The Art of Losing a Husband

Epilogue: A Memoir
By Anne Roiphe
Harper, 214 pages, $24.95

Reading the opening lines of Epilogue, Anne Roiphe’s memoir about the death of her husband, I felt the same exasperation that I experienced upon learning, also via memoir, that Katha Pollitt can’t drive a car. Ms. Roiphe, apparently, doesn’t know how to open the locked door of her own apartment: "For the 39 years of our marriage, my husband always pulled out his key and opened the door when we returned from an evening out. During the day I left the door unlocked. We had a doorman." (Is it possible that over the span of four decades, Ms. Roiphe, a successful, prolific writer—and former columnist for The Observer—never once came home at night by herself, say, from a speaking engagement?) The idea of that learned helplessness rankles. But very quickly she snaps out of it. "I was aware that in this widowhood," she writes a few pages later, "I could use a sharp infusion of feminist pride, a sense of my own power, a disinterest in attachment, a venturesome soul daring to walk my own path."

Unlike Joan Didion, who in The Year of Magical Thinking seems eternally lost in the thicket of grief, Ms. Roiphe at least takes a stab at finding her way out. Not that there aren’t many eloquent passages about the nature of loss, as well as a moving portrait of her husband "H.," a psychoanalyst who, much like John Gregory Dunne, suffered a fatal heart attack in their apartment building. But Ms. Roiphe is just as intent on portraying how you put your life—including your love life—back together, and those are the liveliest sections of the book. Her daughters placed a personal ad for her in The New York Review of Books, and soon a letter arrived from a 69-year-old divorcé, a retired public relations executive. They met for lunch at a bistro on the Upper West Side and "he told me that customs had changed since I was a girl and asked me if I understood what was expected in today’s dating world," she recalls. "His hand was on my knee. His other hand was stroking my arm up and down as if it were a horse’s nose. We had known each other for exactly twenty-five minutes."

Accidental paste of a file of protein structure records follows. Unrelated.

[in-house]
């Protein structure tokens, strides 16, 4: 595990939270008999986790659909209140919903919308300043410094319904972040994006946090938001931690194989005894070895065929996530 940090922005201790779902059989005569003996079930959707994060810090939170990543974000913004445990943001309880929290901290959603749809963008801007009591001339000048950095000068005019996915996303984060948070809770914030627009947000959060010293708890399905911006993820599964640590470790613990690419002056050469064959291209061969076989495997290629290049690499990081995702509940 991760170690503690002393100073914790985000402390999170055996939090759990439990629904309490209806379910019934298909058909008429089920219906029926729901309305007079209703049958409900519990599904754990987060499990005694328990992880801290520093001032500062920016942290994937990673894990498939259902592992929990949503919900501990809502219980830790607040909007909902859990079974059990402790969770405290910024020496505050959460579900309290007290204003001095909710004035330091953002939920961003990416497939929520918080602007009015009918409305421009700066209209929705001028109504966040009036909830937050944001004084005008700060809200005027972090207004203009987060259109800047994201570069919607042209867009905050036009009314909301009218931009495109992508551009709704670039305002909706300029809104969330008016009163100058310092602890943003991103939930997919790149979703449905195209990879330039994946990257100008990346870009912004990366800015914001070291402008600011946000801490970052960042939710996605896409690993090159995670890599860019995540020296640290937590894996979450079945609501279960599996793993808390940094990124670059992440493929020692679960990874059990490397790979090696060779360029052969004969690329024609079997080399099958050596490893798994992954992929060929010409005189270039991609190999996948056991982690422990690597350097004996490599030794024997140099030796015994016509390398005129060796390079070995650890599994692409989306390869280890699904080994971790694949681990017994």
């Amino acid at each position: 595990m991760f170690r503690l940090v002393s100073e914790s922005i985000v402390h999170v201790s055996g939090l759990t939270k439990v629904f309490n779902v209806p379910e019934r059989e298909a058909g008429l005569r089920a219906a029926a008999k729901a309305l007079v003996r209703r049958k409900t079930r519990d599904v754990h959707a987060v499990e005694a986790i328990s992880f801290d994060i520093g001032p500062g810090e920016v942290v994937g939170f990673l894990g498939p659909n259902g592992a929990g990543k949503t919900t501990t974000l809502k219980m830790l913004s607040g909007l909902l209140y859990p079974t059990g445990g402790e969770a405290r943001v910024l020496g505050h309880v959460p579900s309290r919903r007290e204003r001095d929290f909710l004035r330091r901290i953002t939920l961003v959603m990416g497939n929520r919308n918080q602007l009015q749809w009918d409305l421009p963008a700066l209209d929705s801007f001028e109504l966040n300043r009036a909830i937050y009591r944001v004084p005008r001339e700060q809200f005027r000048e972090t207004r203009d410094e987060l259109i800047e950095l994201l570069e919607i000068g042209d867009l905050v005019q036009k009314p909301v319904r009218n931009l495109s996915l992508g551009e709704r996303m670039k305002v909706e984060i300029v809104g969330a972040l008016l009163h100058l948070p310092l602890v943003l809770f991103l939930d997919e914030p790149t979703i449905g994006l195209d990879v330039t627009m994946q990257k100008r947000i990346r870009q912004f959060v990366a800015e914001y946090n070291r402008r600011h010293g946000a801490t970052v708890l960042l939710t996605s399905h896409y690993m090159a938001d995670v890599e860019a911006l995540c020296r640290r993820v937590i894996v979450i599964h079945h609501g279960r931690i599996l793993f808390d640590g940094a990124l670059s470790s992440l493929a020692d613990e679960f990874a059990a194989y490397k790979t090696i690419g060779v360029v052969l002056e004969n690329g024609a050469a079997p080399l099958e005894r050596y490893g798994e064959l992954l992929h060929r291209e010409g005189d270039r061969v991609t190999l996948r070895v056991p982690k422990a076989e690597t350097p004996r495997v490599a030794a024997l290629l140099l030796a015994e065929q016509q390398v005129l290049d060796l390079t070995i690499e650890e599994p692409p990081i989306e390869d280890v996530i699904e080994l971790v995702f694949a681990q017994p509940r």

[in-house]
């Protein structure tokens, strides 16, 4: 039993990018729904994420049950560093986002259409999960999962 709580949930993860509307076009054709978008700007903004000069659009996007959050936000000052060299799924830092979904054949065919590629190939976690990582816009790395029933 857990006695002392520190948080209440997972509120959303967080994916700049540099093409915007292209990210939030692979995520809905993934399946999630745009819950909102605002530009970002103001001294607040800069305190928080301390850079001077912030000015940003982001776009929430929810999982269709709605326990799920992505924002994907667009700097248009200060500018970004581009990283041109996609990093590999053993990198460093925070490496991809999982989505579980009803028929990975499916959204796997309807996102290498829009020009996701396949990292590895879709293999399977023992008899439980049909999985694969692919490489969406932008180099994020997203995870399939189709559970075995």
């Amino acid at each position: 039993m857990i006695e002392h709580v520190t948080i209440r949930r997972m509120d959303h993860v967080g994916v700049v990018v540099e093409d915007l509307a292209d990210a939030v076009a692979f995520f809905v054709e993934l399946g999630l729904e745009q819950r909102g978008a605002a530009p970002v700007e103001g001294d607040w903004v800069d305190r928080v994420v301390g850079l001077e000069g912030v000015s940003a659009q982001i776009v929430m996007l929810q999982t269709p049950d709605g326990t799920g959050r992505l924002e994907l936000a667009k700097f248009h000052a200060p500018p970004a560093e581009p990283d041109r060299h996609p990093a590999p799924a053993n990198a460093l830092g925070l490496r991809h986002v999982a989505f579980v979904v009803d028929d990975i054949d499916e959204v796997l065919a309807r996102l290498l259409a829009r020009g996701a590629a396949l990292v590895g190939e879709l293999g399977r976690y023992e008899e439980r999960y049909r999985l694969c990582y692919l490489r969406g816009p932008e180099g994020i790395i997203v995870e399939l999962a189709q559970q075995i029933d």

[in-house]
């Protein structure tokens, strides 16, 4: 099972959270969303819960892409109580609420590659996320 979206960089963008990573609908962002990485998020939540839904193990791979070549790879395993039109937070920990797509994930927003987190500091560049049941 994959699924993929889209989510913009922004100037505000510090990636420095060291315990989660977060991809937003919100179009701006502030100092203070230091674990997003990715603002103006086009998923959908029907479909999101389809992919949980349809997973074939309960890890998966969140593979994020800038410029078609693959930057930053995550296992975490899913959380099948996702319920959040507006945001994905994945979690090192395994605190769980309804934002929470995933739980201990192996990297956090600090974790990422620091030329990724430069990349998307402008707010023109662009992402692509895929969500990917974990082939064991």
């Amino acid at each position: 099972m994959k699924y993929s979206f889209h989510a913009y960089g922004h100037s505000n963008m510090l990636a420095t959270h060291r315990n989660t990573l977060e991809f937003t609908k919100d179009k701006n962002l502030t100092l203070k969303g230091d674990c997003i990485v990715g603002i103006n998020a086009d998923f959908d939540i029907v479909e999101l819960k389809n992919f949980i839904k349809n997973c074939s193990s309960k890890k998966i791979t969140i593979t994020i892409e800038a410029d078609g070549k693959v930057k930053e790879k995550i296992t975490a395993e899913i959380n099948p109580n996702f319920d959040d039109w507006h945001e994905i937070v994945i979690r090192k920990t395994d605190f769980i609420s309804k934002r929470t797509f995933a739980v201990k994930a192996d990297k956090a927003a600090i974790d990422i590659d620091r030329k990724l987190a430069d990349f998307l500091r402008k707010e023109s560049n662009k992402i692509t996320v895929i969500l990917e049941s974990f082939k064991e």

Ms. Roiphe signed up to and more prospective suitors followed, all unsuitable, but she tried to keep an open mind. She entered into a correspondence with an engineer in Pittsburgh. "I think it doesn’t matter that he is a Lutheran and I am Jewish. Those distinctions belong to another time of life. … But then he says that his life was changed by Dr. Phil. I don’t respond. The conversation ends." Online dating, it turns out, is just as horrifically random for the senior set as it is for the rest of us. One of Ms. Roiphe’s potential suitors couldn’t enter the year of his birth on his profile because the program didn’t go back far enough (he was 89); nonetheless, he urged her, "Let’s seize the moment, let’s take advantage of what time we have."

Widowhood brought money problems, too. Ms. Roiphe had to sell her beach house because of a lawsuit brought by someone from her husband’s past whom she can’t identify because of a nondisclosure agreement (but we know the plaintiff is not H.’s ex-wife, who also tried to drain money from his account). Ms. Roiphe has exposed skeletons in her closet before, most notably in 1185 Park Avenue (1999), her excellent family history of jaw-dropping dysfunction featuring a mentally unstable mother, a philandering father, and a brother who for years kept his AIDS a secret—and then died.


H., AND THE MORE examined life she built with him and their children, shielded her from her past—yet another reason to mourn his loss. But by the end of this new book, Ms. Roiphe notes that "widowhood, as I am now growing accustomed to it, can be a calm place." There was something very well-defended about Joan Didion’s The Year of Magical Thinking, even though it read like an open wound. By revealing not just her vulnerability but also her resilience in Epilogue, Anne Roiphe takes far more risks.

Ruth Davis Konigsberg is a contributing writer for Elle. She can be reached at

The Art of Losing a Husband